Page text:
US inflation is slowing faster than expected. That is according to data from the US Department of Labor on Wednesday.
On an annual basis, inflation rose by 8.5 percent in July. That’s less than the 9.1 percent recorded in June – the most significant increase in four decades.
Compared to June, consumer prices remained unchanged in July. However, falling fuel and energy prices compensated for price increases for food and housing. As a result, food prices rose by 10.9 percent year-on-year. It is the biggest jump since 1979.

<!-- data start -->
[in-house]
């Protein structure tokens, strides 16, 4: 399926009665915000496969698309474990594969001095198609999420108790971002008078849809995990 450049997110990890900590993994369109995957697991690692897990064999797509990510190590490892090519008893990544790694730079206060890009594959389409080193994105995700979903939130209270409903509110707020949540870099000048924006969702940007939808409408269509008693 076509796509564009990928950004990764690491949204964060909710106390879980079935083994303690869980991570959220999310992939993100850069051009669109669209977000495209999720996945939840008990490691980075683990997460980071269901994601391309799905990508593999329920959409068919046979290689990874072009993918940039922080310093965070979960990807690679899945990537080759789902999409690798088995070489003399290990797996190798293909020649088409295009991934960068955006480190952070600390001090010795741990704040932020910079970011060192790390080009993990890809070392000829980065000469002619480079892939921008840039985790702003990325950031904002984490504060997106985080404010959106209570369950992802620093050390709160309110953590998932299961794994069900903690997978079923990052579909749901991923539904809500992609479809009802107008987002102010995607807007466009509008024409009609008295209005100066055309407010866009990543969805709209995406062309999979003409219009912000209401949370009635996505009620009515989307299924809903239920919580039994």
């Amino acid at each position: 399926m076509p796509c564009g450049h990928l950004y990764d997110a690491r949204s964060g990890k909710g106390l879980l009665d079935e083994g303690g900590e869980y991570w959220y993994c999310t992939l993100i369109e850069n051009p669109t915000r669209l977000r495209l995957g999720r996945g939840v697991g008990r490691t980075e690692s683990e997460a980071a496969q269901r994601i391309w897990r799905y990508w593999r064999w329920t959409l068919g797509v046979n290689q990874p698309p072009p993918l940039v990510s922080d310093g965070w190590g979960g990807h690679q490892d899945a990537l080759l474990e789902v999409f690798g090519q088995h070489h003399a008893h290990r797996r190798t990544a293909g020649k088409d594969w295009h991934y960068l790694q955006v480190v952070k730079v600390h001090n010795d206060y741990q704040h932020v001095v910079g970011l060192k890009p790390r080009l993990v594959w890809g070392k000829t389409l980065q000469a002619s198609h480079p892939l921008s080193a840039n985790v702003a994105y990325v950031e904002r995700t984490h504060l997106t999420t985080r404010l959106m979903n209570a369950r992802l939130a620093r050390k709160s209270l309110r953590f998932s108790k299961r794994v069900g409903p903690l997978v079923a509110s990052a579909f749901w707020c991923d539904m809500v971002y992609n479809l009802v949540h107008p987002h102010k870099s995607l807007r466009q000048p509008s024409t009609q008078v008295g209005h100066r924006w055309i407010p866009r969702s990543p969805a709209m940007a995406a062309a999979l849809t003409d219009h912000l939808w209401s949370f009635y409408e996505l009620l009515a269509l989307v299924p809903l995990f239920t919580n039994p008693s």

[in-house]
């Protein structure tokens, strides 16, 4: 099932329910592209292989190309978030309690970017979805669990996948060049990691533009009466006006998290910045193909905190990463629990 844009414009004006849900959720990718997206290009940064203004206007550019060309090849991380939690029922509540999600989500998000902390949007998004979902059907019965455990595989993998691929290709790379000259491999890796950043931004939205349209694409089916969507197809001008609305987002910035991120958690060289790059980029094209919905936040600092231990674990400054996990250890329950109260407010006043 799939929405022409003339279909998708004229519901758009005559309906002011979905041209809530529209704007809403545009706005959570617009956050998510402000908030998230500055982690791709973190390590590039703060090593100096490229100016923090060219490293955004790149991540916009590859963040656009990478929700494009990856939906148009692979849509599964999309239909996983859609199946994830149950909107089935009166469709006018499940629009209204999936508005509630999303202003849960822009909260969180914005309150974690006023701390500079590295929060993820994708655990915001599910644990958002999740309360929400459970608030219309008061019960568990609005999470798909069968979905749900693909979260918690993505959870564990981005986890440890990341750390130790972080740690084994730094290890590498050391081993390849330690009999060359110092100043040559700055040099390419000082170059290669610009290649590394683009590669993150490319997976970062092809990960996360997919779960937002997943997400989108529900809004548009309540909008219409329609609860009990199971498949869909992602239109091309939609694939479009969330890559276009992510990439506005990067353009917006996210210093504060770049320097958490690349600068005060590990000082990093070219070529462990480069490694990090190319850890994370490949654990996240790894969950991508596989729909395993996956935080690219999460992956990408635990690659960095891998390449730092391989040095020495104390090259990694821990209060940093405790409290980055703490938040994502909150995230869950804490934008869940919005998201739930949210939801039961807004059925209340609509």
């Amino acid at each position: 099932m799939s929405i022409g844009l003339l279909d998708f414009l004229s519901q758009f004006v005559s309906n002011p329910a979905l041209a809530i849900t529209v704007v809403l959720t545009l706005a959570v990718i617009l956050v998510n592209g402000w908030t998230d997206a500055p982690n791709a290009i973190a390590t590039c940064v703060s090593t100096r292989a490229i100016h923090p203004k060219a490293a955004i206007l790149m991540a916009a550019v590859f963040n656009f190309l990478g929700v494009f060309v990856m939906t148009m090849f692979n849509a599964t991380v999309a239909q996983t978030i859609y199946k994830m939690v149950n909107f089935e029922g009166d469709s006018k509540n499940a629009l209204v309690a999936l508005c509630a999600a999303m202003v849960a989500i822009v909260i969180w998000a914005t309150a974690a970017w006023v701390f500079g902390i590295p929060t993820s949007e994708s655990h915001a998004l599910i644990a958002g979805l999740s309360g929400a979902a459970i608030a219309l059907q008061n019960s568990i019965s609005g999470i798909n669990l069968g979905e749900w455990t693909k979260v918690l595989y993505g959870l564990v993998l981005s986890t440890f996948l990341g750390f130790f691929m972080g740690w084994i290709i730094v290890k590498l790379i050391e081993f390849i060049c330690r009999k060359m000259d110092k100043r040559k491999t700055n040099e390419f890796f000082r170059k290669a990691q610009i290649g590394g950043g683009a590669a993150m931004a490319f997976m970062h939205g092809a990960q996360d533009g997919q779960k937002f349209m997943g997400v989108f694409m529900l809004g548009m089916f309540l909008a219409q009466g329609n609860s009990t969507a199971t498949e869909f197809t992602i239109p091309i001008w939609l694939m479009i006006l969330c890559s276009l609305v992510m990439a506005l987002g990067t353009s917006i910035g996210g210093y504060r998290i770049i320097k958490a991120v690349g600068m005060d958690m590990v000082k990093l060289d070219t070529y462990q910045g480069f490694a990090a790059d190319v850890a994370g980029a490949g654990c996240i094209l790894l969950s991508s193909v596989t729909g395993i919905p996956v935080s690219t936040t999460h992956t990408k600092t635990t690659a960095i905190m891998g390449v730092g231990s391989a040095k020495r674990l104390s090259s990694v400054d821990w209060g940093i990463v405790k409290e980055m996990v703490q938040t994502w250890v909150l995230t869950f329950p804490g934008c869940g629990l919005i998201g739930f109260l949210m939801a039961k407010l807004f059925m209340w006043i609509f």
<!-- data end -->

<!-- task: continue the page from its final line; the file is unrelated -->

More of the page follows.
Core US inflation – excluding volatile food and energy prices – stood at 5.9 percent yoy in July and 0.3 percent in June. Analysts at Bloomberg news agency had expected total inflation of 8.7 percent and 0.2 percent on an annual and monthly basis. They had estimated core inflation at 6.1 and 0.5 percent, respectively.
Due to high inflation, the US central bank has raised interest rates four times since March, successively by 25, 50, and twice 75 basis points. However, with consumer prices rising slower than expected, that may ease pressure on the Federal Reserve to continue its aggressive policy.